On August 20, 2017 a hate crime was reported to the Westerville Police Department. T&C Media reporter Bailey Ross talked to OUSG President, Jeremy Paul about how a hate crime so close to campus could affect students and ways they could prevent hate crimes and speech on campus.

A Westerville family woke up with the word “Jew” written in shaving cream on their driveway Sunday, August 20. This came as a surprise to many people in Westerville, including OUSG President, Jeremy Paul who's lived in Westerville his entire life.


“You always hear that this is everywhere and that things like this can happen to any community, but when you see it in your own community it is a little hard to stomach,” said Paul.

Paul said it’s important for people to understand that racism has never gone away completely, and the community needs to stay strong in loving one another.

“Until we come together as a community and show love, these groups that perpetuate hate will continue to thrive,” said Paul.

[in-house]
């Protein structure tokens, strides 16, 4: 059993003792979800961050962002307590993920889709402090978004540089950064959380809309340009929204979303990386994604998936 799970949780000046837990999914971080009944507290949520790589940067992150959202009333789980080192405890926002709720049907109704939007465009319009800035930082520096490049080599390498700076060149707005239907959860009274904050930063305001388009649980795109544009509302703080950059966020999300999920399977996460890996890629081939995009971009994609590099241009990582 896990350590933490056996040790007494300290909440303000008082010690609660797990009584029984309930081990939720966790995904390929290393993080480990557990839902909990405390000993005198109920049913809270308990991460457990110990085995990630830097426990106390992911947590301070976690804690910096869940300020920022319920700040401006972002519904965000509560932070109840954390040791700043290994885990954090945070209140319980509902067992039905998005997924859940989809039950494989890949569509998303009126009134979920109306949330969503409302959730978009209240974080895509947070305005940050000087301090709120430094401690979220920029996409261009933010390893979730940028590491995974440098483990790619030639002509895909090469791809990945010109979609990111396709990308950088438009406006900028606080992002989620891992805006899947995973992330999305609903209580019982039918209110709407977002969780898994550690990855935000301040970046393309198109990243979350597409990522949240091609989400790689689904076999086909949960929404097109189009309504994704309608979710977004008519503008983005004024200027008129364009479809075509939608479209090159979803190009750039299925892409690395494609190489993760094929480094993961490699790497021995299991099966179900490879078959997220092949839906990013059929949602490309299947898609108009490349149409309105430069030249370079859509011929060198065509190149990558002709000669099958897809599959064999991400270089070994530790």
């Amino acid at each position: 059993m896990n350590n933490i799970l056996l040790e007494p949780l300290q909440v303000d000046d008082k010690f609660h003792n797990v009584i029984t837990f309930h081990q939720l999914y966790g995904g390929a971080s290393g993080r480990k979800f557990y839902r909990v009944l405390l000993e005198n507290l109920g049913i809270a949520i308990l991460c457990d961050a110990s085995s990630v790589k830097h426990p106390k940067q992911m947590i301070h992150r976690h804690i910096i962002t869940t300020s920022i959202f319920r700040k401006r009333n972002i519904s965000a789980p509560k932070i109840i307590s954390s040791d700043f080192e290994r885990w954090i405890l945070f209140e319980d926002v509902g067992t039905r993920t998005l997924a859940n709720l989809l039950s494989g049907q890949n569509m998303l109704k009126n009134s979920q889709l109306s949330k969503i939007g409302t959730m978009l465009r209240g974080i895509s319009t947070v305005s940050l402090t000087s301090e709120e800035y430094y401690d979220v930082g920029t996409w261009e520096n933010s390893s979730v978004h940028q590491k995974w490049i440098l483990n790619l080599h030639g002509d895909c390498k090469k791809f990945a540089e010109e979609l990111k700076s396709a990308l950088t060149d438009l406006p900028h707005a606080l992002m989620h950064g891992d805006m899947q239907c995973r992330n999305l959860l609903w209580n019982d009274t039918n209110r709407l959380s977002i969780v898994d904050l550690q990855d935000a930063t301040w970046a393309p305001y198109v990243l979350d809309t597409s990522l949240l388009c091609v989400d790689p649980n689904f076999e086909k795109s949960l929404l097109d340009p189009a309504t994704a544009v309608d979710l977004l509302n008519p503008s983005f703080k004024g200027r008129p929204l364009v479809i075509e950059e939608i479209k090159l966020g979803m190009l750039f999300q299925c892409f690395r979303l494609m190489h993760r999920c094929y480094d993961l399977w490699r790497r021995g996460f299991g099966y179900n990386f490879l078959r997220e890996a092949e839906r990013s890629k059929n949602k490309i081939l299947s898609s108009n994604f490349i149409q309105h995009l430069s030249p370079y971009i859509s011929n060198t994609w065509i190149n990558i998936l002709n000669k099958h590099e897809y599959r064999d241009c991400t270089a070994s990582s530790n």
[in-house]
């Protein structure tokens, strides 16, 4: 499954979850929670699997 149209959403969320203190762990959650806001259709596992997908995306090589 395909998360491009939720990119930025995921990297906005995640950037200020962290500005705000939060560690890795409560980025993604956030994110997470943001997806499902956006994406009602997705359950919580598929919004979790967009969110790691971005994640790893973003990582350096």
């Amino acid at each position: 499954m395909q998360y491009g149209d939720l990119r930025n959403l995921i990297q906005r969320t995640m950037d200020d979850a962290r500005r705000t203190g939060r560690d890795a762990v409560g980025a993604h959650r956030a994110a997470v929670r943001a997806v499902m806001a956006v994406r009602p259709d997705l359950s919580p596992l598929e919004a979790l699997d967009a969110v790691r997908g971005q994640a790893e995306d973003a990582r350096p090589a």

Recently, Paul along with hundreds of other Student Body Presidents across the United States signed an online statement inspired by the recent events in Charlottesville, Virginia. The statement says that the presidents who sign will advocate for the victimized and marginalized students on their campuses. You can read the statement here.

Another action being taken by Paul and his Vice President Steven Shroeck to combat racism on Otterbein’s campus, is the implementation of a diversity grant.

“I think that the way we can rule out this hate is through education and I think that our student organizations here at Otterbein are some of the best ways that we can do that,” said Paul. 

Paul said that acts of racism affect everyone and it’s the responsibility of young people who are passionate about love to continue to spread it.